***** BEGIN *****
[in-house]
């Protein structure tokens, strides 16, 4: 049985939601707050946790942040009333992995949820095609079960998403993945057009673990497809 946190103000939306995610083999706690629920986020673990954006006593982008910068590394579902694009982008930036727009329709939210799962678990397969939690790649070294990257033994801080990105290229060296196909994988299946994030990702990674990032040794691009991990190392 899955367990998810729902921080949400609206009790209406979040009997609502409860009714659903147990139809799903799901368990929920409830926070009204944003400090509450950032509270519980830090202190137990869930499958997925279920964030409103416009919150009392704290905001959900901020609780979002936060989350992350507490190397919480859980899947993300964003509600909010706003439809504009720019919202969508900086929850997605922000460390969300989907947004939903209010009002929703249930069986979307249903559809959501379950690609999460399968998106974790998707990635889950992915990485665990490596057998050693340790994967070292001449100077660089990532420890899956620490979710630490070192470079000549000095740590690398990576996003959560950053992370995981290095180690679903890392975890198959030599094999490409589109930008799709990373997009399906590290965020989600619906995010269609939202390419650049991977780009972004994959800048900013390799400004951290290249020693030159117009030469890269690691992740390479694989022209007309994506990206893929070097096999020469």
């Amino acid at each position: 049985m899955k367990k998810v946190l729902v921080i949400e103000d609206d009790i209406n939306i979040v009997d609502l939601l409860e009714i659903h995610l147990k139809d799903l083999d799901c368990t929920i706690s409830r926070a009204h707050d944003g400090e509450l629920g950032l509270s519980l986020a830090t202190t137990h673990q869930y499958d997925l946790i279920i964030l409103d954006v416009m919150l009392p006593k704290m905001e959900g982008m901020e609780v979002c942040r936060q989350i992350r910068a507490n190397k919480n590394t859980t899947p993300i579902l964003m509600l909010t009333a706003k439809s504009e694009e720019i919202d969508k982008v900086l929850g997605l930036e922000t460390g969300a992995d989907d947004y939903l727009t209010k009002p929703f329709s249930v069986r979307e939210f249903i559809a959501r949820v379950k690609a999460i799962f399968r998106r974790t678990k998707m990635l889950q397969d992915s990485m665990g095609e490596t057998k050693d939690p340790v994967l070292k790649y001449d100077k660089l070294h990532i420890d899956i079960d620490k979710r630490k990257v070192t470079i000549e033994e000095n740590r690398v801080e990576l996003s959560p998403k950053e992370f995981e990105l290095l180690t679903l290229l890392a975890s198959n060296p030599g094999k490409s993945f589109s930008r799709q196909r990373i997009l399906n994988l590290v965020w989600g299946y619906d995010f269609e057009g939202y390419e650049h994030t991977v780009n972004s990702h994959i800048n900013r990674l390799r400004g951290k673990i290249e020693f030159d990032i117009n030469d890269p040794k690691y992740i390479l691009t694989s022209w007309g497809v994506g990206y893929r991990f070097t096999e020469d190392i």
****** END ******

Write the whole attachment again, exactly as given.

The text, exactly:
[in-house]
């Protein structure tokens, strides 16, 4: 049985939601707050946790942040009333992995949820095609079960998403993945057009673990497809 946190103000939306995610083999706690629920986020673990954006006593982008910068590394579902694009982008930036727009329709939210799962678990397969939690790649070294990257033994801080990105290229060296196909994988299946994030990702990674990032040794691009991990190392 899955367990998810729902921080949400609206009790209406979040009997609502409860009714659903147990139809799903799901368990929920409830926070009204944003400090509450950032509270519980830090202190137990869930499958997925279920964030409103416009919150009392704290905001959900901020609780979002936060989350992350507490190397919480859980899947993300964003509600909010706003439809504009720019919202969508900086929850997605922000460390969300989907947004939903209010009002929703249930069986979307249903559809959501379950690609999460399968998106974790998707990635889950992915990485665990490596057998050693340790994967070292001449100077660089990532420890899956620490979710630490070192470079000549000095740590690398990576996003959560950053992370995981290095180690679903890392975890198959030599094999490409589109930008799709990373997009399906590290965020989600619906995010269609939202390419650049991977780009972004994959800048900013390799400004951290290249020693030159117009030469890269690691992740390479694989022209007309994506990206893929070097096999020469």
């Amino acid at each position: 049985m899955k367990k998810v946190l729902v921080i949400e103000d609206d009790i209406n939306i979040v009997d609502l939601l409860e009714i659903h995610l147990k139809d799903l083999d799901c368990t929920i706690s409830r926070a009204h707050d944003g400090e509450l629920g950032l509270s519980l986020a830090t202190t137990h673990q869930y499958d997925l946790i279920i964030l409103d954006v416009m919150l009392p006593k704290m905001e959900g982008m901020e609780v979002c942040r936060q989350i992350r910068a507490n190397k919480n590394t859980t899947p993300i579902l964003m509600l909010t009333a706003k439809s504009e694009e720019i919202d969508k982008v900086l929850g997605l930036e922000t460390g969300a992995d989907d947004y939903l727009t209010k009002p929703f329709s249930v069986r979307e939210f249903i559809a959501r949820v379950k690609a999460i799962f399968r998106r974790t678990k998707m990635l889950q397969d992915s990485m665990g095609e490596t057998k050693d939690p340790v994967l070292k790649y001449d100077k660089l070294h990532i420890d899956i079960d620490k979710r630490k990257v070192t470079i000549e033994e000095n740590r690398v801080e990576l996003s959560p998403k950053e992370f995981e990105l290095l180690t679903l290229l890392a975890s198959n060296p030599g094999k490409s993945f589109s930008r799709q196909r990373i997009l399906n994988l590290v965020w989600g299946y619906d995010f269609e057009g939202y390419e650049h994030t991977v780009n972004s990702h994959i800048n900013r990674l390799r400004g951290k673990i290249e020693f030159d990032i117009n030469d890269p040794k690691y992740i390479l691009t694989s022209w007309g497809v994506g990206y893929r991990f070097t096999e020469d190392i």